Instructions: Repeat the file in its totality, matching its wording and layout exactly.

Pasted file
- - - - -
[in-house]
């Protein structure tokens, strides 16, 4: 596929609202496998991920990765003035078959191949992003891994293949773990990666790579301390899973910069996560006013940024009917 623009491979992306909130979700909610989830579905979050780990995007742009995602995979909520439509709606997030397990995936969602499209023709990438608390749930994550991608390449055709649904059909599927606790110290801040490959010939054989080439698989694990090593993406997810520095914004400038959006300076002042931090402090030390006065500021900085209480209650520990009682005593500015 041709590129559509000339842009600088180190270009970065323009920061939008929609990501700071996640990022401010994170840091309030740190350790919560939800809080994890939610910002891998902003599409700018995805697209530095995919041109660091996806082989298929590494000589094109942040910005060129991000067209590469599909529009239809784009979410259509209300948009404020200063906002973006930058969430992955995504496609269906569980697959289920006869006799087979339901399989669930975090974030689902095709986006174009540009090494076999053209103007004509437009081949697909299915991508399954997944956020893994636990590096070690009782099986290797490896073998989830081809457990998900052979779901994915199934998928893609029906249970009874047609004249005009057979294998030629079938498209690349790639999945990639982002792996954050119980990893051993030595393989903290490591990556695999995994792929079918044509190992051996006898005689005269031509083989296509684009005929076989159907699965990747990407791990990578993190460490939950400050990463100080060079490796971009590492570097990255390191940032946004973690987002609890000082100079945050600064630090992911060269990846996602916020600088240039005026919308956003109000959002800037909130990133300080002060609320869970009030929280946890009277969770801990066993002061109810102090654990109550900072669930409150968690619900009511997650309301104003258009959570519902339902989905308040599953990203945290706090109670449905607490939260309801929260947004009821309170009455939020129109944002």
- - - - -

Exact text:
[in-house]
């Protein structure tokens, strides 16, 4: 596929609202496998991920990765003035078959191949992003891994293949773990990666790579301390899973910069996560006013940024009917 623009491979992306909130979700909610989830579905979050780990995007742009995602995979909520439509709606997030397990995936969602499209023709990438608390749930994550991608390449055709649904059909599927606790110290801040490959010939054989080439698989694990090593993406997810520095914004400038959006300076002042931090402090030390006065500021900085209480209650520990009682005593500015 041709590129559509000339842009600088180190270009970065323009920061939008929609990501700071996640990022401010994170840091309030740190350790919560939800809080994890939610910002891998902003599409700018995805697209530095995919041109660091996806082989298929590494000589094109942040910005060129991000067209590469599909529009239809784009979410259509209300948009404020200063906002973006930058969430992955995504496609269906569980697959289920006869006799087979339901399989669930975090974030689902095709986006174009540009090494076999053209103007004509437009081949697909299915991508399954997944956020893994636990590096070690009782099986290797490896073998989830081809457990998900052979779901994915199934998928893609029906249970009874047609004249005009057979294998030629079938498209690349790639999945990639982002792996954050119980990893051993030595393989903290490591990556695999995994792929079918044509190992051996006898005689005269031509083989296509684009005929076989159907699965990747990407791990990578993190460490939950400050990463100080060079490796971009590492570097990255390191940032946004973690987002609890000082100079945050600064630090992911060269990846996602916020600088240039005026919308956003109000959002800037909130990133300080002060609320869970009030929280946890009277969770801990066993002061109810102090654990109550900072669930409150968690619900009511997650309301104003258009959570519902339902989905308040599953990203945290706090109670449905607490939260309801929260947004009821309170009455939020129109944002």